Ty Dillon – Finished 26th: “I’m so proud of this team. We really had a fast race car today. There’s no question. I hate it that we ended up damaged there at the end. I’m not sure how I could’ve avoided what happened there but the Chevy was really fast and we were able to gain some stage points today. Next week is the GEICO 500 at Talladega and I’m sure we are all looking forward to getting there.”

Dale Earnhardt Jr. – Finished 30th: “Jimmie didn’t know the car was there (his crash with Jimmie Johnson). … It wasn’t a great day. We made a lot of adjustments. That last run, I was pretty happy. Obviously, we were trying a wild strategy to stay out. … Just terrible luck. I don’t know what to do. We were probably going to finish between 10th and 15th today. Not all that awesome, but we just had terrible luck.”

Erik Jones – Finished 38th: “I don’t know what happened. I guess they were three-wide. I was on top and just got ran into the fence right on lap one and that’s unfortunate. I mean, it’s 400 laps – I just wish there was a little bit more patience at times. It’s frustrating – I was just trying to get this race going and work. We’re racing hard, so it’s a bummer, you know? We cut a left front, couple of laps later out in the wall and our day is over. Those guys get to keep racing, so it sucks, but we just have to move on.”

We’ll continue to update as driver quotes come in to our desk. Please check back soon.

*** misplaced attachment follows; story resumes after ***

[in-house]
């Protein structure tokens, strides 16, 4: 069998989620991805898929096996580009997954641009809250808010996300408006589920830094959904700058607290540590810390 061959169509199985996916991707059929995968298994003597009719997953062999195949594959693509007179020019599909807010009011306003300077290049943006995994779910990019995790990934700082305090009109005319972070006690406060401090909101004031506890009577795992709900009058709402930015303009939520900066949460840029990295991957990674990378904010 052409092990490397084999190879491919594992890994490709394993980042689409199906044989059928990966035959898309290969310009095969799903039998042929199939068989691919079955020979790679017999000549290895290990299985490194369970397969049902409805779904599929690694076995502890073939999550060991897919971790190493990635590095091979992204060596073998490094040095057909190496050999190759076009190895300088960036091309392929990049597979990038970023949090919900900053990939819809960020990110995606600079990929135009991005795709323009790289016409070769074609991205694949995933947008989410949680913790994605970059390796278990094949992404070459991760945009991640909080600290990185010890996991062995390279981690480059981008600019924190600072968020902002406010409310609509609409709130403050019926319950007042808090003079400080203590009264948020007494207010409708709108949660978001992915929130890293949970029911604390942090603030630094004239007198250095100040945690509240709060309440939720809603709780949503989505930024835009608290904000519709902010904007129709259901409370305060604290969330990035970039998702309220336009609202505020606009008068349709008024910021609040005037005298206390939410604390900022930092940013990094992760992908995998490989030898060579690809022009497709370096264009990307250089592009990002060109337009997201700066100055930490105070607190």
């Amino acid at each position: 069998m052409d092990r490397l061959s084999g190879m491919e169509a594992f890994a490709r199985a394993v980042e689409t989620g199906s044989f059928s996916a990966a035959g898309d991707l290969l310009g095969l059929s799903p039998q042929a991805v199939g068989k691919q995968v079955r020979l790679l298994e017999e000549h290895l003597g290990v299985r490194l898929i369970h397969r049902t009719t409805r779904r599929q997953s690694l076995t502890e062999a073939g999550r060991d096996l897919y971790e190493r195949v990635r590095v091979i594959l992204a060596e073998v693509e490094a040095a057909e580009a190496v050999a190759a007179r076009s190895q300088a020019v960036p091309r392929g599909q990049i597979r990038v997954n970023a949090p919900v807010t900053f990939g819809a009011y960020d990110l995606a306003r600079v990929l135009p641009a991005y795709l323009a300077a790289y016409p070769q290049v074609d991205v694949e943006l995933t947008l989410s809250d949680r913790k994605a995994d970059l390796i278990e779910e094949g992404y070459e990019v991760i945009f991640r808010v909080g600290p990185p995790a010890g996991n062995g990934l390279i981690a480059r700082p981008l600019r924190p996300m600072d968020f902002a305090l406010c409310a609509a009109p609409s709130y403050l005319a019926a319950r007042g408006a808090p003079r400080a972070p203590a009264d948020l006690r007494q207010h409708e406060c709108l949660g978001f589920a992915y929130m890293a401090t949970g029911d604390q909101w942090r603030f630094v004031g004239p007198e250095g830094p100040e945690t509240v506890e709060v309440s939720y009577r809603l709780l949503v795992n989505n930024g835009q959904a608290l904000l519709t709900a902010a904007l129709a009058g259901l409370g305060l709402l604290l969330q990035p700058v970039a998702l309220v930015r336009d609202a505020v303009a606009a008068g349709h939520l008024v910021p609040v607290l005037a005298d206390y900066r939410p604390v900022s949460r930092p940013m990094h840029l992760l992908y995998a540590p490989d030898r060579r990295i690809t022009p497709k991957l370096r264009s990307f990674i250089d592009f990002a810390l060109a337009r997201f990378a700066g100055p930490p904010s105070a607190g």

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Drivers to watch in Clash at the Coliseum

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The 2023 NASCAR season will begin with Sunday’s Clash at the Coliseum, the second race on a purpose-built track inside Los Angeles Memorial Coliseum.

Although a non-points race, last year’s Clash generated intense interest as NASCAR moved the event from its long-time home at Daytona International Speedway to Los Angeles. The race was rated a success and opened doors for the possibility of future races in stadium environments.

MORE: NASCAR Power Rankings: 10 historic moments in the Clash

MORE: Toyota looking to expand NASCAR presence

Year Two will find drivers competing on a familiar landscape but still with a track freshly paved. Last year’s racing surface was removed after the Clash.

Drivers to watch Sunday at Los Angeles:

FRONTRUNNERS

Joey Logano

  • Points position: Finished 2022 as Cup champion
  • Last three races: Won at Phoenix, 6th at Martinsville, 18th at Homestead
  • Past at Clash: Won in 2022